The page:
Silver: A Change In Behavior. Enough For A Bottom?
Seeking Alpha Analyst Since 2009
Sunday 28 July 2013
One of the largest issues many have with technical analysis is linking an understanding of their fundamental "beliefs" with prices on a
chart. By fundamental, we include simply the knowledge of any
number of known factors, shortages, record buying of coins, people
generally positive about the "news," as a few simple examples.
There is a need for a hand-to-eye type of association between
existing fundamental "beliefs" and current prices.
Beliefs are formed opinions about reality, but not necessarily reality
itself. Change the belief, and you change the reality. The current
wide-spread belief is that there is a huge shortage in silver, relative
to the demand. From that belief an expectation of higher prices
arises. The reality is, for whatever reason, price has declined to
levels that have surprised almost all who follow the silver market,
and gold, as well.
Technical analysis is a measure different from fundamental analysis. We will depart even more by qualifying our approach as a specialized subset of technical analysis. How so? We read price and volume
behavior, over time, in the form of developing market activity. It is
what one sees on a chart, price ranges, close locations, volume,
time factor[s], but no more.
We do not use artificial tools like Relative Strength, Fibonacci,
Bollinger Bands, MACD, Elliott Wave, even moving averages. From
our view, they are past tense information being imposed upon
present tense activity with the expectation of divining the future.
Developing market activity captures all of the KNOWN buy/sell
decisions that impact the market. Anything that does not translate
into executed prices remains an opinion about the market and has
no direct effect on price. What is the difference? An executed
price is an opinion that has been converted into an action, and we
want to know what the results are from those actions, for they
derive from smart, sophisticated players, with the most informed
sources, the strong hands, all the way down to the least informed,
weak hands, with a variety of skills in between.
It is this collective that makes the market, and they are best seen
in the charts, via price ranges and volume, over time. It is the
truest form of market reality from which a myriad set of beliefs
about that reality follows.
What we endeavor to do is follow the market's lead through the use
of a set of rules for engagement. The first rule is to know the trend because it is the trend that dictates how to position oneself in the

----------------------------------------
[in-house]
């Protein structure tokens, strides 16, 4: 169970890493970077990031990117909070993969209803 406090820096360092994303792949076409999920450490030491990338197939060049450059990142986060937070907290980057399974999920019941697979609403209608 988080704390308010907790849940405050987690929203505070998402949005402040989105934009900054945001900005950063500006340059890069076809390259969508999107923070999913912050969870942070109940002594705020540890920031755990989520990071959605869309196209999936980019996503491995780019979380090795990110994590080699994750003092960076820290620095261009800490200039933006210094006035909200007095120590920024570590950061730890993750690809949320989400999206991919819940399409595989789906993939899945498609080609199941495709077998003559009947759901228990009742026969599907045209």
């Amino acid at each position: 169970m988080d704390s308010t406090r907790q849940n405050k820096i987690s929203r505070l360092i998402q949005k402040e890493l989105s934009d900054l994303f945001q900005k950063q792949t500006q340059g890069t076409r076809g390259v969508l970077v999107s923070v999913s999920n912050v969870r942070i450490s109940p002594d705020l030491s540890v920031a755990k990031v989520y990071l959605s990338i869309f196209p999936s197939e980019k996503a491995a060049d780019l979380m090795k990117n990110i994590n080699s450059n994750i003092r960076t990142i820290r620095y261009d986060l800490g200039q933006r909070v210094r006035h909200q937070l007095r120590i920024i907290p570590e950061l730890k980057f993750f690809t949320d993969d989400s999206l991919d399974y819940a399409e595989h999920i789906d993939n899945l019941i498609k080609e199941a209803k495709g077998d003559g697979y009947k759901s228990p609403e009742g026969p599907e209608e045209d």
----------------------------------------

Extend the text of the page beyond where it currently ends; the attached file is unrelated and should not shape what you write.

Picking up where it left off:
market, always with the trend. There is less of a hand-to-eye
bias. It is the trend that is reality, whatever one's belief about that reality may be.
With this editorial, we turn to the charts, ignoring the fundamentals, all the news. All we need to know has already been "priced in."
Everything else is an expectation based on news and fundamentals,
and they do not always go hand-in-hand with market reality. The
best example we can cite is where price expectations are/have been within the precious metals community, $50, $150, $300, and where
the reality of price is, by sharp contrast, just under $20.
We are on long-standing record exhorting the purchase, and
personal holding, of physical precious metals, with no recommendation for buying/holding paper futures. The two are
now separate and distinct. Buy the physical at current prices,
for they are likely to be the lowest prices for the next several
years, possibly decades.
What is presented below are charts for the paper futures markets,
currently the only price mechanism for silver and gold. That may be coming to an end, sooner now rather than later, but for now, it is
what it is, and what is is reality.
The primary purpose of a trading range, [TR], is to set the stage for the next move that follows from whichever way price leaves the
TR. It is a form of "stored energy," as either buyers absorb sellers
prior to a rally higher, or sellers absorb buyers prior to a decline
Once price moves directionally, establishing that all-important trend,
there should be on-going market activity to confirm market
direction. We will not go into what is believed by most to be a
purposeful, and artificial attempt to suppress precious metal prices.
If that is the case, it will show up in price behavior. The futures
markets attract some of the best minds in the world because of the
opportunity of phenomenal rewards. Smart money is not fooled for
very long, if at all.
We are not showing the larger time frame charts, monthly,
quarterly, annually, but an argument can be made that they remain
in bull trends undergoing a correction. Few who trade futures ever
look at those charts, and we are looking for change in the present
There was a large volume break, some would call it a surprise bear
raid, on exceptionally high volume. If the stored energy in the trend was distribution, there should be a sizeable and strong move lower.
Rather than continue immediately lower, price moved sideways,
eventually hugging the 22 level.
When price stays near a price, up or down, it will generally break
in the same direction preceding its arrival. 22 did give way and did
so on high volume, again. However, a closer inspection does not
support lower prices. Keep in mind, as you look at price and
volume development, you are seeing, firsthand, how market